The rate for 30-year fixed mortgages dropped to 4.01% this week. That is the lowest figure on record. A current home buyer could save tens of thousands, if not hundreds of thousands, of dollars in interest over 30 years compared to when rates were 7% or 8%. But almost no one who might buy a house cares.
What better incentive to buy a home could there be than the financial advantage of a 4% mortgage rate offers? The benefits should offset any drop in home value if real estate continues to sell off over the next year or two. At some point, home prices should rebound so that the value of a house doubles over a three-decade period. It has worked that way for decades — at least back to the 1950s.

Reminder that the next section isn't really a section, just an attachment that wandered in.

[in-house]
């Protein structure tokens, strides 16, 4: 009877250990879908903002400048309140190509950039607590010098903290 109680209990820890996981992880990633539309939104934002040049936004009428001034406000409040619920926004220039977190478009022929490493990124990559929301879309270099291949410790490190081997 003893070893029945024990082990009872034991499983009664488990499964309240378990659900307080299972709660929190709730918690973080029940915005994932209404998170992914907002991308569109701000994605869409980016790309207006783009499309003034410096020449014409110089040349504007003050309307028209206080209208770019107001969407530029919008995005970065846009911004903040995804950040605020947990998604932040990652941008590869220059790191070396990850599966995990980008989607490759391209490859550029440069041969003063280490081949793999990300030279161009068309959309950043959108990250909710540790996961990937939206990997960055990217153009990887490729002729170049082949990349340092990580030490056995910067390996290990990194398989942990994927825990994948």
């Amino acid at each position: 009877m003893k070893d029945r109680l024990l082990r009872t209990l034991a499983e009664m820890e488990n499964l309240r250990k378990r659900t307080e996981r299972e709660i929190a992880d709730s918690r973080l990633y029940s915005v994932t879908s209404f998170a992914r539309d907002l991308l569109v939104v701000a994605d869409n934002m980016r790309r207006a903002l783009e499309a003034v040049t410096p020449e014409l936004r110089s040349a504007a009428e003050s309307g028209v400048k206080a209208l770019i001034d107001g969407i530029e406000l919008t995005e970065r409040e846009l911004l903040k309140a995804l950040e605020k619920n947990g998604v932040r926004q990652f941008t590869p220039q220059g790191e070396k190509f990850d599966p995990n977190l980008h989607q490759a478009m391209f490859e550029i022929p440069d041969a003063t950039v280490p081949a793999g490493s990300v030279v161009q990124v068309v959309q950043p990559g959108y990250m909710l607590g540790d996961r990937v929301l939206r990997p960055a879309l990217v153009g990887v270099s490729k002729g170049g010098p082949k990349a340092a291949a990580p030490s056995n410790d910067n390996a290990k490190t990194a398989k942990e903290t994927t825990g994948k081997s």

The home market is so badly damaged, and is likely to be so for many years, that possible buyers cannot be turned into believers. This is probably so even if mortgage rates were at zero. The most recent home sales, housing starts, housing permits and foreclosure data indicate that the depression in sales could continue for years. This is particularly true in markets where values have dropped 50% or more and where inventory could take years to clear at present sales rates.
The other major problem with the home market is the most obvious one. Nine percent of people are out of work, and many more employed persons fear for their jobs. Those things together take millions of potential buyers out of the markets.
It should be that prices and mortgage rates are perfectly aligned to restart the home market. That this has not happened is a sign that buyers may not enter the market in force any time soon, not until circumstances significantly change.
Douglas A. McIntyre